Sky cuts 10% off its speedy Fibre Max broadband package with unlimited usage

Sky Q Hub

If you’ve been thinking about pulling the trigger on a faster broadband connection, then a new offer from Sky might just persuade you to do so, with the firm cutting 10% off the price of its Fibre Max package.

This gives you an FTTC (fibre-to-the-cabinet) connection with a promised average download speed of 63Mbps (and 18Mbps upload), boasting unlimited usage.

Sky Fibre Max: £30 per month £27 per month

Sky Fibre Max: £30 per month £27 per month

This superfast package is 10% off having been reduced to £27 monthly on an 18 month contract (with a one-off set up fee of £59.95).

That £27 monthly fee includes your line rental and Sky Talk, plus other bonuses like nuisance call blocking, parental controls, and a MasterCard with £50 prepaid on it. You also get a Sky Q Hub (pictured) for your wireless router.

After the 18 months are up, the price of the package reverts to £43.99 per month.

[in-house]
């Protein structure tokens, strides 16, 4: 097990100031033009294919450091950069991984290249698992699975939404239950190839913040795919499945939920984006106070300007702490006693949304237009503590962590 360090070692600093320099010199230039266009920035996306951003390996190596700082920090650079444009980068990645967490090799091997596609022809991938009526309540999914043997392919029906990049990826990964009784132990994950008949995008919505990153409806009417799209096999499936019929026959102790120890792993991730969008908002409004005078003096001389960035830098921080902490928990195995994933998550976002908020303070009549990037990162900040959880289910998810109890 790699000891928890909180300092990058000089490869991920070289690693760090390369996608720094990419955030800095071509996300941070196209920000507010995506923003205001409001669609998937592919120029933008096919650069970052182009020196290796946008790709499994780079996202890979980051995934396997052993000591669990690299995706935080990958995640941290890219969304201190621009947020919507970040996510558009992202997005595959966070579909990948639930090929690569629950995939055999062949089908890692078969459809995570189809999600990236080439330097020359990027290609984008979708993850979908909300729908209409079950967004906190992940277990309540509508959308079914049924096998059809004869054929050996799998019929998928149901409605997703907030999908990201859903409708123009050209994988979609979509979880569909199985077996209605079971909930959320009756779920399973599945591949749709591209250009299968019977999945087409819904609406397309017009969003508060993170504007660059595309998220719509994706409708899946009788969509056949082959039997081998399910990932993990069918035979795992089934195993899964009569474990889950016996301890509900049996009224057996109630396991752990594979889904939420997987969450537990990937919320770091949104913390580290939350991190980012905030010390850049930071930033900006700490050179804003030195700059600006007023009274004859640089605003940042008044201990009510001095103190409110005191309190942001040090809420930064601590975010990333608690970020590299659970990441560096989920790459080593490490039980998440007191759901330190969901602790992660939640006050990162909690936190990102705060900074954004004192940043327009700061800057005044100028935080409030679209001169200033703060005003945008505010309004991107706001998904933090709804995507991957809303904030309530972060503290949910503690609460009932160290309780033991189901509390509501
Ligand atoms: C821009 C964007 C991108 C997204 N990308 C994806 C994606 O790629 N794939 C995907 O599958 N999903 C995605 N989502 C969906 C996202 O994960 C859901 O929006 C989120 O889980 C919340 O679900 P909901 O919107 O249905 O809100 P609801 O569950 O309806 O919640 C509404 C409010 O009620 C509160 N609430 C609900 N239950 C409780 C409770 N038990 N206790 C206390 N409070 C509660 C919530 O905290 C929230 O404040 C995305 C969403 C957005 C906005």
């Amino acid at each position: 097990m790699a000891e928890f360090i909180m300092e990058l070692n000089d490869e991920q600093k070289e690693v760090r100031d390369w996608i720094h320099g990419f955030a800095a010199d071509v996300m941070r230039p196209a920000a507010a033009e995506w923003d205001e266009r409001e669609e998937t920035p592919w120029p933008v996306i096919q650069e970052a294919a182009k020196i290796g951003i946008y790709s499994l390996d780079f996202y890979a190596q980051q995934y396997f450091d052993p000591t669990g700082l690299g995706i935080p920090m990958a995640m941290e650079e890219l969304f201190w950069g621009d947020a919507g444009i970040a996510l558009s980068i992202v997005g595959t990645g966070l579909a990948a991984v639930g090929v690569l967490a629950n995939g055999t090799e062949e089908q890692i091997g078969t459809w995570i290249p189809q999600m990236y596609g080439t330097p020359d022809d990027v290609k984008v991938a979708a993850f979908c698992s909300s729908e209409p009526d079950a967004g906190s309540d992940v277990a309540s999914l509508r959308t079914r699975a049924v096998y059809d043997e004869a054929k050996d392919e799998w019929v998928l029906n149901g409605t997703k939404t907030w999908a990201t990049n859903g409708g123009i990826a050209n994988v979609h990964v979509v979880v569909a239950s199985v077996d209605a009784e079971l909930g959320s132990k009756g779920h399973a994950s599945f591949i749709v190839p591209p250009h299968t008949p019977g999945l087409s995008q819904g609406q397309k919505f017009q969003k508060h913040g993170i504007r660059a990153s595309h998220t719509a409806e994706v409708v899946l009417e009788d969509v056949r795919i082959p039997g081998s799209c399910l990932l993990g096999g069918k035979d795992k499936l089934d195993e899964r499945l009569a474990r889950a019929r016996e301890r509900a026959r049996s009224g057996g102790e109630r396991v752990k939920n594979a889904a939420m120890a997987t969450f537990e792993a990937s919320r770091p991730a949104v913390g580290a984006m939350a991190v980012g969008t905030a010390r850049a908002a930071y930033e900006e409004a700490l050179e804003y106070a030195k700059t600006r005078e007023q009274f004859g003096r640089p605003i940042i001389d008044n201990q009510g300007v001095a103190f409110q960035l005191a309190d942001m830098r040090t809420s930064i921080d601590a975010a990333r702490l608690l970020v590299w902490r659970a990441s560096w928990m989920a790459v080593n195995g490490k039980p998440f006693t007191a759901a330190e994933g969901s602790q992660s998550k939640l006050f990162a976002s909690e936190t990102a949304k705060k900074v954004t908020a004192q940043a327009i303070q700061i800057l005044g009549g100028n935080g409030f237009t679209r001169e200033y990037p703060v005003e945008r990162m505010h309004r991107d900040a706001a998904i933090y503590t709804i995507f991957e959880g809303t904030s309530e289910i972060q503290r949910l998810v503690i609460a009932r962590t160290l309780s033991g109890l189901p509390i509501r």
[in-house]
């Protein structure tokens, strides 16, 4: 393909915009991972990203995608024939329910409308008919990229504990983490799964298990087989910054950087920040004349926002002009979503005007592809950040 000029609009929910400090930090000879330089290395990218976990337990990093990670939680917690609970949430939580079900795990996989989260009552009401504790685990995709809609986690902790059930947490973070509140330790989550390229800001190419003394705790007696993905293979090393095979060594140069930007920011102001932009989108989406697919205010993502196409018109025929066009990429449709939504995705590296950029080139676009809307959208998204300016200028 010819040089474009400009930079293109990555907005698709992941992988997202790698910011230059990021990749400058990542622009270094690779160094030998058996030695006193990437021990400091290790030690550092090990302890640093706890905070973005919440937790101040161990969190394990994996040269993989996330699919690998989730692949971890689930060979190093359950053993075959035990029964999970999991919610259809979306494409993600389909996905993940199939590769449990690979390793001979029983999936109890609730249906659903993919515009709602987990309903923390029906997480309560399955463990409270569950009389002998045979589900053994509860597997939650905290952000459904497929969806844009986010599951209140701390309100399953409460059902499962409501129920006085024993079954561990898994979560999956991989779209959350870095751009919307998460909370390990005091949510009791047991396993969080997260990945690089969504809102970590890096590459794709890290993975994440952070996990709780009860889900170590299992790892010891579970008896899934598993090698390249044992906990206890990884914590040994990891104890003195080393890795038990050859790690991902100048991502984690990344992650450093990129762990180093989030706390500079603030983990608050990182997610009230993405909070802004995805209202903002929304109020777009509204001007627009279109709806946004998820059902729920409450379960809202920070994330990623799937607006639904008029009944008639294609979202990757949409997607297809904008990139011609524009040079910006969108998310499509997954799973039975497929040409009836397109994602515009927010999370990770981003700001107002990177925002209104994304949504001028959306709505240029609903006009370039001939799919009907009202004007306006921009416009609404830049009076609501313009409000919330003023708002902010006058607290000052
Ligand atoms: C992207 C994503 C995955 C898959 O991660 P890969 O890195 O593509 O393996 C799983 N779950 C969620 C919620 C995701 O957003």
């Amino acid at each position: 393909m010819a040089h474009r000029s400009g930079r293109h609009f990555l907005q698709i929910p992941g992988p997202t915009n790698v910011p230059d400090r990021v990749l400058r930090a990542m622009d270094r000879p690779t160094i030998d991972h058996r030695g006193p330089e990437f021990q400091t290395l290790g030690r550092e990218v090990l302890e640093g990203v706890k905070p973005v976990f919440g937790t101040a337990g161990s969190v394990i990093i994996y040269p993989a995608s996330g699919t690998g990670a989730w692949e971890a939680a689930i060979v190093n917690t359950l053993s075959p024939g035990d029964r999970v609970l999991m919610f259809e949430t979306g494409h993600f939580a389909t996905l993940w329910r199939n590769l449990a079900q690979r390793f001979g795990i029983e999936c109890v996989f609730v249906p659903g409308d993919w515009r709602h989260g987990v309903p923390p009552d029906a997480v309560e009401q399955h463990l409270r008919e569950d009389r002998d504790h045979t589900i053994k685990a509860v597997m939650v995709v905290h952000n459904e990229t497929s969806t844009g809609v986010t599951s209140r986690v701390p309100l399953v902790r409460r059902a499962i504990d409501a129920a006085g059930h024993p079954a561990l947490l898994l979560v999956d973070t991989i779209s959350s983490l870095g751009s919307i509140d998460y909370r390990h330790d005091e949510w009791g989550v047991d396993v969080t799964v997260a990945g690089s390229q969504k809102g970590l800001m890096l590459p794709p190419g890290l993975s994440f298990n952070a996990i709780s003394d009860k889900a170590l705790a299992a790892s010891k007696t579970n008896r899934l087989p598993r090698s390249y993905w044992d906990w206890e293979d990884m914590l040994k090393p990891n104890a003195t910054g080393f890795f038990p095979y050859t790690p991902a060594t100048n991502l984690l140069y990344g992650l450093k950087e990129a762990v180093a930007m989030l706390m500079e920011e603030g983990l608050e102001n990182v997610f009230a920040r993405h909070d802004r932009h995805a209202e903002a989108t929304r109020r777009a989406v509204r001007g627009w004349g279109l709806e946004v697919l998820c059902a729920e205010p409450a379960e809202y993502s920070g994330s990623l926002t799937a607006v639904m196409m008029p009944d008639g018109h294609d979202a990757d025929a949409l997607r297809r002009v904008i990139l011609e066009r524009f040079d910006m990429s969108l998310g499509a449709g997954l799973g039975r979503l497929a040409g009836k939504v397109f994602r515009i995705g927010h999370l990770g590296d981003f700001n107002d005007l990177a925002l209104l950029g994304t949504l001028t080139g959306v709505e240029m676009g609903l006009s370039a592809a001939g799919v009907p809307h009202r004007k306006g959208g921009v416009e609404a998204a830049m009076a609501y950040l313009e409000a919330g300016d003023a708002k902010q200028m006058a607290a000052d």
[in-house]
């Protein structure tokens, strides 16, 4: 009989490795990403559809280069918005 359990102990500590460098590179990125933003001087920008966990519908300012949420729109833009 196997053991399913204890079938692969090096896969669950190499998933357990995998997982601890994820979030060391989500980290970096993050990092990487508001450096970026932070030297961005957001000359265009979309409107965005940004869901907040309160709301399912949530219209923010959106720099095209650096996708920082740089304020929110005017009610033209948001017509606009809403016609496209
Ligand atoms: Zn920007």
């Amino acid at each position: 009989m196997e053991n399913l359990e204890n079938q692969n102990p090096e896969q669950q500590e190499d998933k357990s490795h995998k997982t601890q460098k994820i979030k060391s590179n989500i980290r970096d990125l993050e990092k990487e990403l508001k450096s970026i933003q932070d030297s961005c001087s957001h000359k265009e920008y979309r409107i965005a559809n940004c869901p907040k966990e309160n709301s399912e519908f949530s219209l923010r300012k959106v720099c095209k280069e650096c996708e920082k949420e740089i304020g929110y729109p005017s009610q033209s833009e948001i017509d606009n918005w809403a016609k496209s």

Sky also gives Fibre Max users a ‘speed guarantee’ whereby if your speed drops below a specified ‘minimum access line speed’ within the first 30 days of use – as judged using Sky’s own speed checker – you can claim your money back.

Fibre Unlimited gets canned

Fibre Max was already a solid package, so it’s good to see a further 10% come off the asking price. As ISPreview, which spotted this, notes, Sky has also ditched its standard FTTC package (Sky Fibre Unlimited) which offers 36Mbps average downloads.

Apparently letters are being sent out to existing Sky Fibre Unlimited customers telling them that they will be upgraded to the Fibre Max plan free of charge, which is good to hear.

Meanwhile, get yourself ready for Black Friday in November, where the usual host of bargains will be on offer, doubtless including some beefy broadband discounts for those who want to bide their time for a bit longer.

Darren is a freelancer writing news and features for TechRadar (and occasionally T3) across a broad range of computing topics including CPUs, GPUs, various other hardware, VPNs, antivirus and more. He has written about tech for the best part of three decades, and writes books in his spare time (his debut novel - 'I Know What You Did Last Supper' - was published by Hachette UK in 2013).